Making onigiri during an online workshop. The March 27 event grew out of conversations between the Consulate General of Japan and pastors in predominantly Black churches in the United Methodist Church West District.

On March 27, the Consulate General of Japan in Los Angeles, together with Japan Foundation Los Angeles and the United Methodist Church (UMC), California-Pacific Conference, co-sponsored an online onigiri workshop hosted by the nonprofit organization Table for Two International through their “Onigiri Action” project.

This was the inaugural event of the Japan and Black L.A. Initiative, which grew out of conversations between the Consulate General of Japan and pastors of predominantly Black churches of the UMC West District in the Greater Los Angeles area.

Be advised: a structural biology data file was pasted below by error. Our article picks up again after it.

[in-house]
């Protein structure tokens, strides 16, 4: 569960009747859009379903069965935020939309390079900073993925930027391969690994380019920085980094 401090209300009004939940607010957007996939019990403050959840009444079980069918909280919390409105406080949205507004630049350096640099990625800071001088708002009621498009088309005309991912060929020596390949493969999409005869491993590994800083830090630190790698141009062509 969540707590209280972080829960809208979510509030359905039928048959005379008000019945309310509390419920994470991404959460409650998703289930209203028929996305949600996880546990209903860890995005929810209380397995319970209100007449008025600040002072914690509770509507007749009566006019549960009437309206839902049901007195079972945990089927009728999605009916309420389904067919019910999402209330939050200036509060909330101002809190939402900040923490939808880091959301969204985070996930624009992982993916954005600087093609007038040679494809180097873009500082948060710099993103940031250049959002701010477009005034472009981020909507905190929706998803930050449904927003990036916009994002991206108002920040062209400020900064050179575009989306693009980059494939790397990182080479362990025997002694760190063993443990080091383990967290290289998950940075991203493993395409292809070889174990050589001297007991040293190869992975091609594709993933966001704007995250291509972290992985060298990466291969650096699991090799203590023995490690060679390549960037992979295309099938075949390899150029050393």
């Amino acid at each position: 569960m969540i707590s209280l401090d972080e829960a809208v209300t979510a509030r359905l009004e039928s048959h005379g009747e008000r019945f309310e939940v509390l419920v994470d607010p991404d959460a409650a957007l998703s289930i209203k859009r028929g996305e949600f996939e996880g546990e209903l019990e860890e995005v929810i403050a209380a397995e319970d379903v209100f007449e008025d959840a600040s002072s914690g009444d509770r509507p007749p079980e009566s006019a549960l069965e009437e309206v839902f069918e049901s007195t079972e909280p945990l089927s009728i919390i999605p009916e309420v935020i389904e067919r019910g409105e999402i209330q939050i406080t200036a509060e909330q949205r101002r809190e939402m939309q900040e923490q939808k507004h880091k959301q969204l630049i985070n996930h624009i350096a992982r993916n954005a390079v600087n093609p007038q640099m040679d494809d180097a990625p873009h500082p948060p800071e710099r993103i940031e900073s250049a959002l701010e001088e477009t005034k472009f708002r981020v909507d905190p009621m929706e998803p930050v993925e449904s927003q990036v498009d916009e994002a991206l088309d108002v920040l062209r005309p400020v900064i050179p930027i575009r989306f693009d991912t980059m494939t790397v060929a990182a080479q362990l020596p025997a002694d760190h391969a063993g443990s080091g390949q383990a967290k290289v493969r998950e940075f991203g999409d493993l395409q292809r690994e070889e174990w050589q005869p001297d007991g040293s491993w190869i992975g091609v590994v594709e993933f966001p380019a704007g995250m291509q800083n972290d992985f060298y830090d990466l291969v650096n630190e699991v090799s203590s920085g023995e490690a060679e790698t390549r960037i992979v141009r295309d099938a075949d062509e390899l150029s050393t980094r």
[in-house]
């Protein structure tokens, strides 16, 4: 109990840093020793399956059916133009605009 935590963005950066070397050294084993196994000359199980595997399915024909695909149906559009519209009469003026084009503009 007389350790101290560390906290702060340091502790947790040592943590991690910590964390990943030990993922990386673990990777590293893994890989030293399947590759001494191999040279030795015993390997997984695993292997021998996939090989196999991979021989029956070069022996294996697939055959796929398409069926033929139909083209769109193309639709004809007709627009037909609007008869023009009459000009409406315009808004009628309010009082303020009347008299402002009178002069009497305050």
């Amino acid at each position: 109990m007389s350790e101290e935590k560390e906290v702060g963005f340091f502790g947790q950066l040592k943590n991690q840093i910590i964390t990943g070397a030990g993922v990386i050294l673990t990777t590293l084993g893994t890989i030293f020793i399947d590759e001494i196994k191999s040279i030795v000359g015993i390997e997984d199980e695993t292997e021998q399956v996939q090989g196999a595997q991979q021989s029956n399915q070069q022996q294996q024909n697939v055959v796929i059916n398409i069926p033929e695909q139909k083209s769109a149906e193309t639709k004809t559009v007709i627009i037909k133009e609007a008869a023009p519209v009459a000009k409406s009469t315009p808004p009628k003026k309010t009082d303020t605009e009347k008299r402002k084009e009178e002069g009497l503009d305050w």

Through Onigiri Action, which uses Japan’s soul food onigiri as its symbol, Table for Two International donates five meals to children in need throughout the world for every photo related to onigiri posted on social media with the hashtag #OnigiriAction. Corporate donors to Table for Two provide the funds for these meals donated to needy children.

Close to 30 participants spanning multiple generations of the Black congregations involved participated in the virtual workshop. After a presentation on Table for Two, onigiri, food education, and the social good aspect of the Onigiri Action project, participants used the kits they had received from Table for Two to make onigiri, guided by their online instructor.

One participant remarked: “This brings back so many memories of my elementary school classmate/Japanese neighbor living beside our African American family. My dad rigged a pulley basket between our bedrooms and we would send treats and notes back and forth.”

The Japan and Black L.A. Initiative aims to work with children, youth, and adults in the Los Angeles community – a city that represents the diversity of the U.S. – to share aspects of Japanese and African American culture that will broaden mutual understanding as global citizens.

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